EppsNet Archive: Antipatterns

Antipattern: Daily Standup is Too Long

19 Jun 2014 /

Scrum recommends timeboxing daily standup meetings at 15 minutes. If you can’t finish in 15 minutes, there may be something wrong with your format.

Are you actually standing up? What are you talking about? Each person should answer three questions:

  1. What have you accomplished since the last meeting?
  2. What do you plan to accomplish between now and the next meeting?
  3. What, if anything, is impeding your progress?

Focus on accomplishments, not just assigned tasks, i.e., don’t say “I’m working on A and I’m planning to work on B.” Don’t have discussions. Anything coming out at the meeting that needs to be discussed can be discussed after the meeting. Try saying this more often: Let’s talk about that after the meeting. Immediately after the meeting if necessary, without even leaving the room, but not during the meeting.

Anyone in the meeting who is not responsible for accomplishing things during the sprint should not be talking.

Are you clicking through a project management tool to review what each team member is working on? Don’t do that. Anyone who wants or needs that information can click through the project management tool on their own time. Talk about accomplishments and blockers.

Why is this important? Well, you can meet or you can work, but you can’t meet and work at the same time. I recently observed a daily standup with 20 attendees (including remote workers) that was running 30 minutes a day, i.e., 15 minutes too long. They were losing 300 minutes per day (15 minutes x 20 people), 25 hours a week, and 100 hours per 4-week sprint.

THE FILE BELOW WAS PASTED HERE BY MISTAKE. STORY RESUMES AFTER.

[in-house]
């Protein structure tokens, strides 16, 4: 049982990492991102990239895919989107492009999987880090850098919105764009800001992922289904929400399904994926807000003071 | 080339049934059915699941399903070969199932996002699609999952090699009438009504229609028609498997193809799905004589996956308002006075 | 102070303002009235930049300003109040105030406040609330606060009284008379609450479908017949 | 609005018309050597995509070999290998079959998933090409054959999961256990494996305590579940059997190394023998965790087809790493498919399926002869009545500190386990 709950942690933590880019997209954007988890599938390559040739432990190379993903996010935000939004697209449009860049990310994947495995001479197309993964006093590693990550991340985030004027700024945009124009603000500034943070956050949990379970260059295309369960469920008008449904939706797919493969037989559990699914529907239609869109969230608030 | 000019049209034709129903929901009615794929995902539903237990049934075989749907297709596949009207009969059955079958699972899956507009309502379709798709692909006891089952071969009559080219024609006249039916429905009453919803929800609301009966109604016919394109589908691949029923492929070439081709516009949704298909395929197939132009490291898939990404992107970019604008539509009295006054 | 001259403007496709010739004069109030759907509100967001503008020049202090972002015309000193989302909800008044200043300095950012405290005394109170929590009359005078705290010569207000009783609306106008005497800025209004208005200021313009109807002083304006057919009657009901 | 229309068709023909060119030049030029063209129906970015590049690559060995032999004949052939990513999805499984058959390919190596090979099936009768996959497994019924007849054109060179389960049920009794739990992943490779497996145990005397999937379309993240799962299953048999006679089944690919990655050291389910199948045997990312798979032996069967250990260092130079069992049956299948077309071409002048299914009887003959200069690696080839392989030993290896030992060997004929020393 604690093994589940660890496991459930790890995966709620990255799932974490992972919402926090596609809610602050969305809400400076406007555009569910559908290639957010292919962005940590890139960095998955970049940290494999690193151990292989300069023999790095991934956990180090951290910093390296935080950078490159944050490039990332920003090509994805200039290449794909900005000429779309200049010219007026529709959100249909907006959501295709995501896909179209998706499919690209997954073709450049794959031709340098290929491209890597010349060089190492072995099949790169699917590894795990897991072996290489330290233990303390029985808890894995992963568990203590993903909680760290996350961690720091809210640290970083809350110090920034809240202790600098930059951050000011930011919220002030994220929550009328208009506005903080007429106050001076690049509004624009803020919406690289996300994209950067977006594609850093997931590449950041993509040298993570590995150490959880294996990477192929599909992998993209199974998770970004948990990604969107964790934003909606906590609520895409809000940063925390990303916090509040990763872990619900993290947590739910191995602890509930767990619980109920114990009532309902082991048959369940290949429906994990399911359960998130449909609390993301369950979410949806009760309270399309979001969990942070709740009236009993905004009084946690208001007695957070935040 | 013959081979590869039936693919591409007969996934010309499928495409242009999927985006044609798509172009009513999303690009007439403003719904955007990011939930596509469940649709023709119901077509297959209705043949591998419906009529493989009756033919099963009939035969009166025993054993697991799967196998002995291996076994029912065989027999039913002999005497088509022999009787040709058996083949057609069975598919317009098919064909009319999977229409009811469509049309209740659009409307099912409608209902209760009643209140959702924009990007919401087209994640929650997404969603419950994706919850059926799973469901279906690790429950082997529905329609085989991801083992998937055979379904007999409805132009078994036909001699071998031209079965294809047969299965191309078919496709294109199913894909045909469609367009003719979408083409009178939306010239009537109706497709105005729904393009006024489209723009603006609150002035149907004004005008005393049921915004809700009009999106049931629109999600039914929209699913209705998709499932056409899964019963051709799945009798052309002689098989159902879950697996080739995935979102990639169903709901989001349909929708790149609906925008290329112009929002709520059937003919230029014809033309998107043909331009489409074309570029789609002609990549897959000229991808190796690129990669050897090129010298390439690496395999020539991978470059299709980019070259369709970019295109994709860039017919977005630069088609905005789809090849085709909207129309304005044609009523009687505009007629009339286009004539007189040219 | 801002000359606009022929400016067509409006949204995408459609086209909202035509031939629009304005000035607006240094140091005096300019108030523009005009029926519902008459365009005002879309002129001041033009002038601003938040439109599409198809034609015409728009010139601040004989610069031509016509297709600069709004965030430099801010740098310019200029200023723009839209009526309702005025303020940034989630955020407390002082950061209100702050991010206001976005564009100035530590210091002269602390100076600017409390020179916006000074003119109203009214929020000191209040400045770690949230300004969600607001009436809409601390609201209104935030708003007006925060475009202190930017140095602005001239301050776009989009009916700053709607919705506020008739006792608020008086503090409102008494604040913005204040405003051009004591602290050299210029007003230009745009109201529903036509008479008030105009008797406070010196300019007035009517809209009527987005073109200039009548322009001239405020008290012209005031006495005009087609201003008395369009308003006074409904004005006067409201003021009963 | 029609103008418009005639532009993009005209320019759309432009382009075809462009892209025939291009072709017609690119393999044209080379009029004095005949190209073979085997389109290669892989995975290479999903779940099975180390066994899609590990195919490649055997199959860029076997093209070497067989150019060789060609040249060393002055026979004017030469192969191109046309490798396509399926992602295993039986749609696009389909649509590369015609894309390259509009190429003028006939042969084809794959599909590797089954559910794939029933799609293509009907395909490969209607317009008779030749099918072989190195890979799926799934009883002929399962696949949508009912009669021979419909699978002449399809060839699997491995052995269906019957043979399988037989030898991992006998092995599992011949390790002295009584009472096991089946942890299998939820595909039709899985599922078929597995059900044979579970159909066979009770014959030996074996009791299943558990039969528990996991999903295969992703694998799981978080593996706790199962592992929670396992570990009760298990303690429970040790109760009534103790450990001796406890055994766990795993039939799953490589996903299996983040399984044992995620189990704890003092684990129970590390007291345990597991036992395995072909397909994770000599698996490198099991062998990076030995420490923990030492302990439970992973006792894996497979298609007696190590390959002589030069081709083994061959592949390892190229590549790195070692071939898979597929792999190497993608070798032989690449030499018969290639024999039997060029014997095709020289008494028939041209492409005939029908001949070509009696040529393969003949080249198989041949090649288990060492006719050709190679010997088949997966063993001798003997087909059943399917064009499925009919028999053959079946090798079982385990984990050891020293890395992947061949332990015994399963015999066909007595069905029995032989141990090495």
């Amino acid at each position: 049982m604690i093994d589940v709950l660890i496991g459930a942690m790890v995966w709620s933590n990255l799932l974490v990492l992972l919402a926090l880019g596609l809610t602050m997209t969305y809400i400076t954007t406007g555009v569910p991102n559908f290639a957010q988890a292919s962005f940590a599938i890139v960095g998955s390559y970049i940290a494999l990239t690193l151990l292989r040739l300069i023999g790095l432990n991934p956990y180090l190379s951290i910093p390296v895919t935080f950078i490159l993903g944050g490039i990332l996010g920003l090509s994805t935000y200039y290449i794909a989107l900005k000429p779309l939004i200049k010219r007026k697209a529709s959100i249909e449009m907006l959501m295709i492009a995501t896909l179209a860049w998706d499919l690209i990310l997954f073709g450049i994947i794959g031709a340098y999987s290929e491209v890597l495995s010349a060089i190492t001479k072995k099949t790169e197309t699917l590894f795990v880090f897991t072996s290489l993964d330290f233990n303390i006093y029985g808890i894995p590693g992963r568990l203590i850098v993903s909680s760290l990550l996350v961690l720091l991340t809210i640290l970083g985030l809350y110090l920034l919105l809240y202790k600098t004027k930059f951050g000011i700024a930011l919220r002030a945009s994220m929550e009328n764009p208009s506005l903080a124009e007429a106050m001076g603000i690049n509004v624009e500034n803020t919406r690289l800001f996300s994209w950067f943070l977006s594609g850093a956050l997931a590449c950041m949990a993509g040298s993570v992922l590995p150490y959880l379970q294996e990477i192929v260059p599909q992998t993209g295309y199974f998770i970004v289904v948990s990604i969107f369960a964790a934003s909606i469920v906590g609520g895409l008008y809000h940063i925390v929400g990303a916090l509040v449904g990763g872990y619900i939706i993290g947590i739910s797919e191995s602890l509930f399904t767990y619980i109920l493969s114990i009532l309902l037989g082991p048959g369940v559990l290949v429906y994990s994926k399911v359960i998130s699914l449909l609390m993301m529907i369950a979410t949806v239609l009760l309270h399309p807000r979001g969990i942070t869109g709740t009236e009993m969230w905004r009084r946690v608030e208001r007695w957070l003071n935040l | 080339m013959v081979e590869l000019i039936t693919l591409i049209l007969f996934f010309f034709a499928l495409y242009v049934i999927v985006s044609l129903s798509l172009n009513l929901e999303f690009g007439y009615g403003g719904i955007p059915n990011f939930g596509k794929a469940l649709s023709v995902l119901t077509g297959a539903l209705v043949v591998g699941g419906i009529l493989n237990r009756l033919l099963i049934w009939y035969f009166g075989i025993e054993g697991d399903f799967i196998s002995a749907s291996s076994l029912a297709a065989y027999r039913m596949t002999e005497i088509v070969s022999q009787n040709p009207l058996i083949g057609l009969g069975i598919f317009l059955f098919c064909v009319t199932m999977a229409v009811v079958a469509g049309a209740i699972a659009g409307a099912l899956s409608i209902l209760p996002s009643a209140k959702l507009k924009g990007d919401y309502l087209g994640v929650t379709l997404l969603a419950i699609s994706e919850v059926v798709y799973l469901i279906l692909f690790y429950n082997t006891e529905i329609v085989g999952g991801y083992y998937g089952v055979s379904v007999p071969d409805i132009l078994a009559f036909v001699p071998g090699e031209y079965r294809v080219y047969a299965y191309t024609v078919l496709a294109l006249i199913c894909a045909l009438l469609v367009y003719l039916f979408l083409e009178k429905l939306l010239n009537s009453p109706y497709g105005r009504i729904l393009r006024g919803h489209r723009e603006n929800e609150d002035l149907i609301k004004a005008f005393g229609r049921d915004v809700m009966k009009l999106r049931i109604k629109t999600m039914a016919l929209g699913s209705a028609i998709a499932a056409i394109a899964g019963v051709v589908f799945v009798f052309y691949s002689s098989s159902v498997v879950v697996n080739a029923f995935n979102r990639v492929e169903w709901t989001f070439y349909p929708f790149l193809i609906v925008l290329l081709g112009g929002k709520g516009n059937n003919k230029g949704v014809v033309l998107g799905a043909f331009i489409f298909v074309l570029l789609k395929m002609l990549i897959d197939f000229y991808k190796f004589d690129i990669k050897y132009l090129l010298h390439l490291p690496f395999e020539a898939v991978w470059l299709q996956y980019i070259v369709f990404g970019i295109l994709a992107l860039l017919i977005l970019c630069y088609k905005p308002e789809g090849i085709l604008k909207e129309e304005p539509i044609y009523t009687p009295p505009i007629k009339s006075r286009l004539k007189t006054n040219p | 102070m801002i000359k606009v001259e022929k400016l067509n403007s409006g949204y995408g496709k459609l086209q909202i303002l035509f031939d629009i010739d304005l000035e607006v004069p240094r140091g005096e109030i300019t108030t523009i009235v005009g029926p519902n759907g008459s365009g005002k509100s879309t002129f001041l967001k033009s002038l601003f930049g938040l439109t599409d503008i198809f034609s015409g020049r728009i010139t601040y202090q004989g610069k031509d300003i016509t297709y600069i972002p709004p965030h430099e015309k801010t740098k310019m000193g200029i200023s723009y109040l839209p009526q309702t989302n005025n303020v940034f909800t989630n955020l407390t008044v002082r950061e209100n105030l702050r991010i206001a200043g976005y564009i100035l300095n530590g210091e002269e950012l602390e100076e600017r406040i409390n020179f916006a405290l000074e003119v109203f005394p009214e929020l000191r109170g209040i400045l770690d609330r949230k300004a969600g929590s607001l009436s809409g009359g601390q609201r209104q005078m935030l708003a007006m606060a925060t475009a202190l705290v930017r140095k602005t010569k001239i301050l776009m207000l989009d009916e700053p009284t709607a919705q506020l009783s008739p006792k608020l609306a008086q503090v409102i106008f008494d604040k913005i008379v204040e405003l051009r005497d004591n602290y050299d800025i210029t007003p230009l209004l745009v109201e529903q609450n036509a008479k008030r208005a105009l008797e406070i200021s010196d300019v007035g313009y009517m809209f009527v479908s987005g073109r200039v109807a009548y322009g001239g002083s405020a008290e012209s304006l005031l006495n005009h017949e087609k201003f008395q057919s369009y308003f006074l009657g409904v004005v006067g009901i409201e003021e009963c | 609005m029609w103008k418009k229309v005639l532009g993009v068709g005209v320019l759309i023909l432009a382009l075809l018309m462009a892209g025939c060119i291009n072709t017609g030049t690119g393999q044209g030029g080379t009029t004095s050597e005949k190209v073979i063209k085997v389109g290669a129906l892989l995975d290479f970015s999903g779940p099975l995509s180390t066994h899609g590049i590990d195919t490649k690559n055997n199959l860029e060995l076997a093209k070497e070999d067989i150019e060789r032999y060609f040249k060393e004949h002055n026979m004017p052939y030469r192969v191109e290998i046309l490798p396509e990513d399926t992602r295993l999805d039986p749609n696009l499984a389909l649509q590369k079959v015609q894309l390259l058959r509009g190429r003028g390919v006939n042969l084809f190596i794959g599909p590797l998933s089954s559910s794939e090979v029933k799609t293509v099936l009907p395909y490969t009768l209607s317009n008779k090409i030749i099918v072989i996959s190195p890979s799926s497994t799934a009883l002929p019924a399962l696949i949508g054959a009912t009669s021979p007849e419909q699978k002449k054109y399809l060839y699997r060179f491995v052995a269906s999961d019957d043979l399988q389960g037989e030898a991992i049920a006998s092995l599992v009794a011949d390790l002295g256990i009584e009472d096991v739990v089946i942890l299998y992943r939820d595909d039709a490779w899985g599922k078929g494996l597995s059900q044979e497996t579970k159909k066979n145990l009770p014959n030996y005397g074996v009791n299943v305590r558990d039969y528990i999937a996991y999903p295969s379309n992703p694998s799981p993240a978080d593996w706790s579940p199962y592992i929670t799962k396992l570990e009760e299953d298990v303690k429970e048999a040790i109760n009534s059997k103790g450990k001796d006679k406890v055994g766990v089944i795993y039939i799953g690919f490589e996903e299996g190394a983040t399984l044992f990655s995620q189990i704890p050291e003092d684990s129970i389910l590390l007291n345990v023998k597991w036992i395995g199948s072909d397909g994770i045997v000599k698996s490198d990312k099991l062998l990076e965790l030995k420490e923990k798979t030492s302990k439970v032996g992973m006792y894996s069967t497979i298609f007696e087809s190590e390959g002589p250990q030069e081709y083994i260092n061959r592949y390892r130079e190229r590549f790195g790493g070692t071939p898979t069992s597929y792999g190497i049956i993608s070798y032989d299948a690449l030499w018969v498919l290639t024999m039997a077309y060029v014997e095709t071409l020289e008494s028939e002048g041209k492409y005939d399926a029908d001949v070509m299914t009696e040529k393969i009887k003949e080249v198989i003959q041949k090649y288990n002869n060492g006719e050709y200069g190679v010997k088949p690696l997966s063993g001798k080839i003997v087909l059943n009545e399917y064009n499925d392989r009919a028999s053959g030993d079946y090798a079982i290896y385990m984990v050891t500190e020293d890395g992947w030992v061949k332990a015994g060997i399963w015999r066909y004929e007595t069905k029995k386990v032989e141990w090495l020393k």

Do the math on your own standups and decide if it’s important to you.

Thus spoke The Programmer.

Antipattern: Exactly on Schedule

18 Jun 2007 /

I work with a company that has the following set of milestones in its standard project methodology:

  • Vision/Scope Complete
  • Requirements Complete
  • Design Complete
  • Definition Complete
  • Build Complete
  • Test Complete
  • Rollout Complete

I’ve noticed an interesting pattern at the weekly enterprise status meetings: a significant number of projects report being exactly on schedule for each milestone — not one single day ahead or behind! — until they get to rollout, at which point they suddenly go several months late.

Some things can be faked and some things can’t. As long as you have milestones that can be met simply by declaring them done, or by signing off on a document, you can always hit them on time.

But when it comes to putting actual working software in front of a customer, that’s when you really have to deliver the goods, and that’s when the milestones start getting missed.

This is a very high-risk approach to software projects. Deferring testing to the end of a project guarantees that if your project fails for any reason — and if your testing is honest, there’s always some non-zero probability that it will fail — you will have already invested in the entire cost of construction.

That’s why the history of software engineering is littered with big-ticket disasters. You never really know what you’ve got until the end, after you’ve spent all the money.

It’s also a good argument for iterative, incremental development. If you have to deliver working software early and often, you can’t fake it.

Thus spoke The Programmer.

Antipattern: Bore People to Death With Your Job Ads

16 May 2006 /

A common piece of advice to job seekers is: Don’t focus your resume and cover letter on what you want; focus on how you offer what the hiring company wants. This advice also applies in reverse to a hiring company writing a job ad, but in practice, it’s almost never followed, which is why this ad for a position at the Irvine Public Schools Foundation (IPSF) jumped out at me:

Continue reading Antipattern: Bore People to Death With Your Job Ads